Punchy haiku-likeVideo hits fast and runsWhat the future holds

Post by Rick Visser


Being a video artist, I think the points being raised in the discussion over the last couple of days ask important questions about the present situation in the field. Most people are not patient with video art even though they will stare blankly for long periods of time at any T.V. screen in any public space no matter what the programming. I’d dare say most of us no longer read long poems either, when and if they appear in journals or magazines. We turn the page and simply will not go back to them, knowing there is much work to be done if we do go back. Video art is most often more like a poem than a novel or short story (I call some of my work ‘cinepoetics’) but we tend to look at it as if it were the visual equivalent of a short story or novel. Video art often subverts the narrative flow and speed of our minds. We don’t always like that. We would like the art video to fit in with the flow of our minds as they have been conditioned.

It is only human to look for motion, action, and drama. I have a friend who has a high-rise office with a spectacular view of the Rocky Mountains and he admits that the action on the intersection down below grabs almost all of his attention when he looks out the window. In both TV and the cinema, we have been conditioned to the 1-4 second cut. Or less. Perhaps the most avant-garde video in the future will be done in only one shot, one cut. This would subvert its cinematic foundation which takes its strength from the change of planes (the cut).

A haiku-like video art may be the most successful in these initial stages of video art flourishing, stopping people in their tracks, striking them very hard across the hearthead and then releasing them very quickly. [See image above of “TV Interruptions,” David Hall’s 1971 stealth videos which appeared — unnanounced and without title — on Scottish television.] I think, too, that more specificity might be helpful in distinguishing varieties of video art: video sculpture, cinepoetics, etc., and more attention paid to presenting video art in various ways to find how people best relate to it. I don’t think the art gallery as we now know it is necessarily the best way to view video art. I just completed a 9 minute video that I refer to as ‘video sculpture’. Whenever I tell people I do video sculpture, a big hole appears in the space between us as they grasp for some inkling of what that might be. Franklin is right: video will probably dwell in the grey areas, perhaps for a very long time, but some of us really like that space.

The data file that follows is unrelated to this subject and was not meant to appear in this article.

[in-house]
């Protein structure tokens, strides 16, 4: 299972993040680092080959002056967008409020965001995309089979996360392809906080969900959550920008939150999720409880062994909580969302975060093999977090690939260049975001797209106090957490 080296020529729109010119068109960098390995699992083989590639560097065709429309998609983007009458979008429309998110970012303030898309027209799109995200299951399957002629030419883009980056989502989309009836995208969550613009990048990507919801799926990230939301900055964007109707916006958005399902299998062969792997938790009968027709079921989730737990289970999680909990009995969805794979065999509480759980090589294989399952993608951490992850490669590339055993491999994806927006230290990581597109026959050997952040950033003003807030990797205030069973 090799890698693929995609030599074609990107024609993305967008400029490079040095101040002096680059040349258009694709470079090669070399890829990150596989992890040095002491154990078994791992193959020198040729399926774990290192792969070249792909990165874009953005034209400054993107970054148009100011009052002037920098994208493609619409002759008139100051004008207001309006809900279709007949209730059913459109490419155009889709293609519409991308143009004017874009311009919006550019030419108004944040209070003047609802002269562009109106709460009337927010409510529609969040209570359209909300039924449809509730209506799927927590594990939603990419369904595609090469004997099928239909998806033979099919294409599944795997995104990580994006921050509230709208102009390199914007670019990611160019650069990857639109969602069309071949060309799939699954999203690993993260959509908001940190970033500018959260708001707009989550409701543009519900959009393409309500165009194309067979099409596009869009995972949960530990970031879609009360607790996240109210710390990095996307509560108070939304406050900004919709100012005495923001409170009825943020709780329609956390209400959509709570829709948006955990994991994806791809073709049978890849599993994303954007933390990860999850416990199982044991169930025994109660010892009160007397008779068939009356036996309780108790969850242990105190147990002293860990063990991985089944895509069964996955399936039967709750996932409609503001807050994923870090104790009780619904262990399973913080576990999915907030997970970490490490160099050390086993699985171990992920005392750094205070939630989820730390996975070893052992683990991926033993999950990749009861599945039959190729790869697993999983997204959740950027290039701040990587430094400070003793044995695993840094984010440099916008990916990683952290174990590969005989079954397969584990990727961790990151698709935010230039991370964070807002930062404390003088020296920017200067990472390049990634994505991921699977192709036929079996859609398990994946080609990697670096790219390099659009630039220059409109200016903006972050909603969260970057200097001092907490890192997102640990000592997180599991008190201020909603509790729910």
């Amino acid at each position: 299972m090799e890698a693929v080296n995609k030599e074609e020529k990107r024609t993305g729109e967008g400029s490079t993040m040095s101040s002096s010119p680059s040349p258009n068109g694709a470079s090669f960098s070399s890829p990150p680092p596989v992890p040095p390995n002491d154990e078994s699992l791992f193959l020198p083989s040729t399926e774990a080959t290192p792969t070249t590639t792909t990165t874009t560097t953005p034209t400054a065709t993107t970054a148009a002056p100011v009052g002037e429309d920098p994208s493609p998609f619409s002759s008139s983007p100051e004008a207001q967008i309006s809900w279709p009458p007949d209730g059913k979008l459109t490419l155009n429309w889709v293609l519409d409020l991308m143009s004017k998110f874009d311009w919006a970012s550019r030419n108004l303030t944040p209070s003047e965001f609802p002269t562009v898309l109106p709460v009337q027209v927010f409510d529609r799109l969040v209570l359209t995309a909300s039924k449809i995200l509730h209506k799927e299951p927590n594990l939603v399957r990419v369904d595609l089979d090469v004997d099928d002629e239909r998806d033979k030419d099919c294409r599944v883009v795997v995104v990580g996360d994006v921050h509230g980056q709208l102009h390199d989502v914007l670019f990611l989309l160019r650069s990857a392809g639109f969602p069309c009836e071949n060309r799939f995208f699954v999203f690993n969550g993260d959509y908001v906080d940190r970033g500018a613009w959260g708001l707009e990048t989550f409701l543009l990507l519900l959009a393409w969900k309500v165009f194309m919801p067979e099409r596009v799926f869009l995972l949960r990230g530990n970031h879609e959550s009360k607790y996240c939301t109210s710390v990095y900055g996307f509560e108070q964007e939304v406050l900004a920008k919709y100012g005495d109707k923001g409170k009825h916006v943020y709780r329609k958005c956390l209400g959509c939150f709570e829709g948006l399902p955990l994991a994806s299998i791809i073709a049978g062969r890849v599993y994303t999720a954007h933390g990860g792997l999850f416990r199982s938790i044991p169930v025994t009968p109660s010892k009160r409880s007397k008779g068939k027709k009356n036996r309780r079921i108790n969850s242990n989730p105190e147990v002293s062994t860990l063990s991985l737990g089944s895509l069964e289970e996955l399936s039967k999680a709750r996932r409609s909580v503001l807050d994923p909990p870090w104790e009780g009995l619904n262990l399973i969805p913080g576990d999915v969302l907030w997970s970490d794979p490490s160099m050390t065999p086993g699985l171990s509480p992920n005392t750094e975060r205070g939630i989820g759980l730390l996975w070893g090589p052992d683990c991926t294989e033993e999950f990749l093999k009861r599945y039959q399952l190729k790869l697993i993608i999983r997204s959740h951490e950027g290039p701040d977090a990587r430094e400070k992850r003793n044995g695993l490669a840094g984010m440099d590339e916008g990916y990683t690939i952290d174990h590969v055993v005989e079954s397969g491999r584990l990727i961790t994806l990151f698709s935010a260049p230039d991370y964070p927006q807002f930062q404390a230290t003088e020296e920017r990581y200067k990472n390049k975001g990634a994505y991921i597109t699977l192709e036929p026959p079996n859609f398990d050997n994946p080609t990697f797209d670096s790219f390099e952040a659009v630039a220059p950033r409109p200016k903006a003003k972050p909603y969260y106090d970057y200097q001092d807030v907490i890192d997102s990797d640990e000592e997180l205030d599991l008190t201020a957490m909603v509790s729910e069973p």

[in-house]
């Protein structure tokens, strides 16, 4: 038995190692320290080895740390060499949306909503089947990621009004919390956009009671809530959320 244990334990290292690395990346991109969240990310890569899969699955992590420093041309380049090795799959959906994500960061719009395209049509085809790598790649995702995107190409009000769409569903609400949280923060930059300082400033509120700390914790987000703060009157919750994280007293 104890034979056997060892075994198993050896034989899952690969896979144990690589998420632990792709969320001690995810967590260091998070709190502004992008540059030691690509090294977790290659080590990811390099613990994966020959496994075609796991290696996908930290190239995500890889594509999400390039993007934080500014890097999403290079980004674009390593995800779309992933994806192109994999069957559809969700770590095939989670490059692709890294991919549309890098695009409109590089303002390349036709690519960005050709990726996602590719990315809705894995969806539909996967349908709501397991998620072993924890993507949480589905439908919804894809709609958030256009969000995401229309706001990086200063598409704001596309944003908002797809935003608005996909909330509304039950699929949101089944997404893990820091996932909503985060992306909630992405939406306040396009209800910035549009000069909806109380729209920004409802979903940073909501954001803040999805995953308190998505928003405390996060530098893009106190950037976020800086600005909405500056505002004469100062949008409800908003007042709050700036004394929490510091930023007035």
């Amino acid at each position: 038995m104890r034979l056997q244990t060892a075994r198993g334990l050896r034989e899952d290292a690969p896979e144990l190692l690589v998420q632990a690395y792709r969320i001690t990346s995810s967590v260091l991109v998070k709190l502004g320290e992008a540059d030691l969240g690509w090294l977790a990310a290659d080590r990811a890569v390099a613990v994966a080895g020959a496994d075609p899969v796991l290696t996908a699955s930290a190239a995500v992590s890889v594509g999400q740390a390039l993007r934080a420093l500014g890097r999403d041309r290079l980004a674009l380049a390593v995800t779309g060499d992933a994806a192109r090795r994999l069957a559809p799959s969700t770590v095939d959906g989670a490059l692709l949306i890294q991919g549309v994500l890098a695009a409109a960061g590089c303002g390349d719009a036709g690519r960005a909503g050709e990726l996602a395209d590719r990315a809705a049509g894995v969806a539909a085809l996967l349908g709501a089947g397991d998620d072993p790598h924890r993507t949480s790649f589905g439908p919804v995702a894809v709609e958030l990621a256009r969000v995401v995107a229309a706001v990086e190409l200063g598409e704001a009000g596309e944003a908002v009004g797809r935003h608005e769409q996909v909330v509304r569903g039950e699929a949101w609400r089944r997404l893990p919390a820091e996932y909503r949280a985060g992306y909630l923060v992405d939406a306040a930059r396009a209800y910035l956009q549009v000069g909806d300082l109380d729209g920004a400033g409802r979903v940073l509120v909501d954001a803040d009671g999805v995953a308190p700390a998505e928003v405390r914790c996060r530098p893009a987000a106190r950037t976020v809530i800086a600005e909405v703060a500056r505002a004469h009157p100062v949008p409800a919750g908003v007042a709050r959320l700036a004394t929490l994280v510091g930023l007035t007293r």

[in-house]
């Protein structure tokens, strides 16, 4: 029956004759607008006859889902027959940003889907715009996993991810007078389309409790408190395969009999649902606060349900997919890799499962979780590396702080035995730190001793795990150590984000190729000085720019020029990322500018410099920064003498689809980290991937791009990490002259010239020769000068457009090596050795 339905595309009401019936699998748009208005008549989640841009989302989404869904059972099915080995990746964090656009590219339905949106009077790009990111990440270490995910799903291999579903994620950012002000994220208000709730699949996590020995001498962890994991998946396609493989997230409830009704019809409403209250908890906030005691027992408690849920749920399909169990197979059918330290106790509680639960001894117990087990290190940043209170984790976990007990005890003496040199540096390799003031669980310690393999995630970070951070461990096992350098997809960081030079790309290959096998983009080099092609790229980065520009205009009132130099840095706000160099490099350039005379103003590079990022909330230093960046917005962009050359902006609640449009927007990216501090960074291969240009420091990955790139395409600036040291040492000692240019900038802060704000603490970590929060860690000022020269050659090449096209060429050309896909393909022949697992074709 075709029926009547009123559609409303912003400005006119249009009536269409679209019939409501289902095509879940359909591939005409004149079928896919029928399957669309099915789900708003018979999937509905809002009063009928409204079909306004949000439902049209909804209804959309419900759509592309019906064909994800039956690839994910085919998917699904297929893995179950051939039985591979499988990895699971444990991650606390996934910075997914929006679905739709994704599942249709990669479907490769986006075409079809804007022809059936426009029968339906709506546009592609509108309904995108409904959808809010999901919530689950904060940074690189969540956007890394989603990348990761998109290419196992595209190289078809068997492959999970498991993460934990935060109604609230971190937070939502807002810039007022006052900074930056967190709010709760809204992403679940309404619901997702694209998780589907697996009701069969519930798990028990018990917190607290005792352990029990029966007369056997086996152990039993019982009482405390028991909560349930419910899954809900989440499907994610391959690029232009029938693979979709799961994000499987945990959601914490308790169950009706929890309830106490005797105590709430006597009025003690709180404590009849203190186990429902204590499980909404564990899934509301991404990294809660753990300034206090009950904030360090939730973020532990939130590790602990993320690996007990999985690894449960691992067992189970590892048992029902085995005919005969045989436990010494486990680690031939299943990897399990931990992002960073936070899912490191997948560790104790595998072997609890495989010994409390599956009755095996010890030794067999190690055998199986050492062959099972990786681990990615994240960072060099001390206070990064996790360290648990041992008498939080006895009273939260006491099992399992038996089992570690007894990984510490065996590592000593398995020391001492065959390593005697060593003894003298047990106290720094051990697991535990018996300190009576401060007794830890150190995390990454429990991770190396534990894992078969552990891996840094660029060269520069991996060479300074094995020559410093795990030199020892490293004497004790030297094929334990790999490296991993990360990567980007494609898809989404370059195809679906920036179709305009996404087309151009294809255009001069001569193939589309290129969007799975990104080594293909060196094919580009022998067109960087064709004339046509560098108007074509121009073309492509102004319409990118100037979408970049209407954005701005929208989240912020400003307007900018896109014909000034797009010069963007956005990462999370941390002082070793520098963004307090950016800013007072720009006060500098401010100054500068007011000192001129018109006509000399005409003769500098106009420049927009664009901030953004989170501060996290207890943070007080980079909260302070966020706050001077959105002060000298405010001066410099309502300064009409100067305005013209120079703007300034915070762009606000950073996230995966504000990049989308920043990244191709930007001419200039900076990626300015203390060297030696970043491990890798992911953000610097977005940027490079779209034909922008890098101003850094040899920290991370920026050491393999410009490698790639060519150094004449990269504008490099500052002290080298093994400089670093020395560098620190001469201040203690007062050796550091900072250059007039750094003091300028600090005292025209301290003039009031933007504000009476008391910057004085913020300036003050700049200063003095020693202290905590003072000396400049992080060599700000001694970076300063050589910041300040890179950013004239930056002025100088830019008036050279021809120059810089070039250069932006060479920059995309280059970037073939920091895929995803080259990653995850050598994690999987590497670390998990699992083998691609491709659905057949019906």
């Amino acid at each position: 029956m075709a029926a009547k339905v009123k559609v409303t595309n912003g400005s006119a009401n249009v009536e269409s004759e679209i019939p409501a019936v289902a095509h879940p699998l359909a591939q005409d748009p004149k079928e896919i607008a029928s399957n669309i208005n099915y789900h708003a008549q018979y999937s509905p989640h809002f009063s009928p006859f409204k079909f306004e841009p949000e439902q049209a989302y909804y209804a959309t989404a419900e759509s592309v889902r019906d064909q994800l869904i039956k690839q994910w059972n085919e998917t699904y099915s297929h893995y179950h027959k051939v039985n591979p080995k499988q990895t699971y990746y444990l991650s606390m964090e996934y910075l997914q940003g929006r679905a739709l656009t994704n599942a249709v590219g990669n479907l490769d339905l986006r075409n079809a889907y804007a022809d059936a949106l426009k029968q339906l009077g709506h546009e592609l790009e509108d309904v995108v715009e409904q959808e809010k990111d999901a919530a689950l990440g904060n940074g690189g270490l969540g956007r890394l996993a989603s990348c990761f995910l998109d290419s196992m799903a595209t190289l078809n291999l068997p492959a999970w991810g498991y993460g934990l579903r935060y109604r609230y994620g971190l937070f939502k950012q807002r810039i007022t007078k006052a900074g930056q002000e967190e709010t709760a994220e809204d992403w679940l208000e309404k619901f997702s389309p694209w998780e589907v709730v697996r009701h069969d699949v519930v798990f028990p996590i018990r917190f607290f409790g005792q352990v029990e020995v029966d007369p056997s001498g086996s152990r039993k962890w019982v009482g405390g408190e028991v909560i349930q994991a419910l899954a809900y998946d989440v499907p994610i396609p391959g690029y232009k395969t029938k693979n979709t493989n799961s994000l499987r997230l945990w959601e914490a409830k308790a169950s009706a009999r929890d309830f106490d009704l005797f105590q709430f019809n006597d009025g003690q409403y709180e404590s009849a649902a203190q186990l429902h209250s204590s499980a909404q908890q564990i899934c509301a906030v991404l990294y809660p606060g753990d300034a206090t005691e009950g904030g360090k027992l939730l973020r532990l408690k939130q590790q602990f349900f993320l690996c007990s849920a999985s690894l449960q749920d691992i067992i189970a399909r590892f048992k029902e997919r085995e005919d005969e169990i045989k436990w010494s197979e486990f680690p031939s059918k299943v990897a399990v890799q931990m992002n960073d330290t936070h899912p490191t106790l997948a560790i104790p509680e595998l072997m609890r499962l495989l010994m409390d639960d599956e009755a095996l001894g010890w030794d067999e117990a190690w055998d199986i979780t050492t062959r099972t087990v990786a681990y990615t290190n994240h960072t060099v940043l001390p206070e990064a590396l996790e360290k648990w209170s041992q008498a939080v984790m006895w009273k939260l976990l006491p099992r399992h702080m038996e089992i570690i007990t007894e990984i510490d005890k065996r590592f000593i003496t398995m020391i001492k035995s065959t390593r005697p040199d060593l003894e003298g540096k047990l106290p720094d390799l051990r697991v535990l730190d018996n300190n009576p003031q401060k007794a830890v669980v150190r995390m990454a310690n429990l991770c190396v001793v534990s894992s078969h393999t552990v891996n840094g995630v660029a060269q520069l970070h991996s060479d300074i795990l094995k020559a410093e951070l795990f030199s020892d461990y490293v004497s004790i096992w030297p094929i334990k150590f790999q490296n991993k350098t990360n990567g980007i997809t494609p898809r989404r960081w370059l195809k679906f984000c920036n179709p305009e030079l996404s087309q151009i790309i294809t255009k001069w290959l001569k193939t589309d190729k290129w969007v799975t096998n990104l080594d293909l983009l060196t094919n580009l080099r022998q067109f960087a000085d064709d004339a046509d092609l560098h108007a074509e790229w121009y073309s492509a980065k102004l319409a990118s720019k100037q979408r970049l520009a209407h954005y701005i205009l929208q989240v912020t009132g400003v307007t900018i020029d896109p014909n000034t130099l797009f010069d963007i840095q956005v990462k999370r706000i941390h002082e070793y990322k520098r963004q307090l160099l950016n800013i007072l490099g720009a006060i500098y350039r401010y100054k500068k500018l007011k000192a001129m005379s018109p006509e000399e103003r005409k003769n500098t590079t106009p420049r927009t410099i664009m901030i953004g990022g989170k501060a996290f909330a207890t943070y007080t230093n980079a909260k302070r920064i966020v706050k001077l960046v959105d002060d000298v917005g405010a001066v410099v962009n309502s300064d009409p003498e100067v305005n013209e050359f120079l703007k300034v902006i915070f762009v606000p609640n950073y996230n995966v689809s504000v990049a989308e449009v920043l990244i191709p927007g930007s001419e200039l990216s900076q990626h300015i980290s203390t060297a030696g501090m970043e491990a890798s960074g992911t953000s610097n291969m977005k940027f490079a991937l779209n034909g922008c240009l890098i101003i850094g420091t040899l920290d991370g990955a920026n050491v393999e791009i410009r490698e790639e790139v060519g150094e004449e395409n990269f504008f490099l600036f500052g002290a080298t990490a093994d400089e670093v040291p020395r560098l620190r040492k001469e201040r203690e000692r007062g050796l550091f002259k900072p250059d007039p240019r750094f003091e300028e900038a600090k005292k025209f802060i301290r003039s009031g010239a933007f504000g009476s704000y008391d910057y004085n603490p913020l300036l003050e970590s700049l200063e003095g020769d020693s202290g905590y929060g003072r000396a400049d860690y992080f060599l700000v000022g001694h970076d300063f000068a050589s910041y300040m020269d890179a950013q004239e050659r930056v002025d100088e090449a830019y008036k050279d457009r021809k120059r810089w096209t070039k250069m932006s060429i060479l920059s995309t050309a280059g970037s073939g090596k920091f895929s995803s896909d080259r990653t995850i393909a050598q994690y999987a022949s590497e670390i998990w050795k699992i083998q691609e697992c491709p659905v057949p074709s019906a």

–Rick Visser, video artist, produces the blog artrift from Lyons, Colorado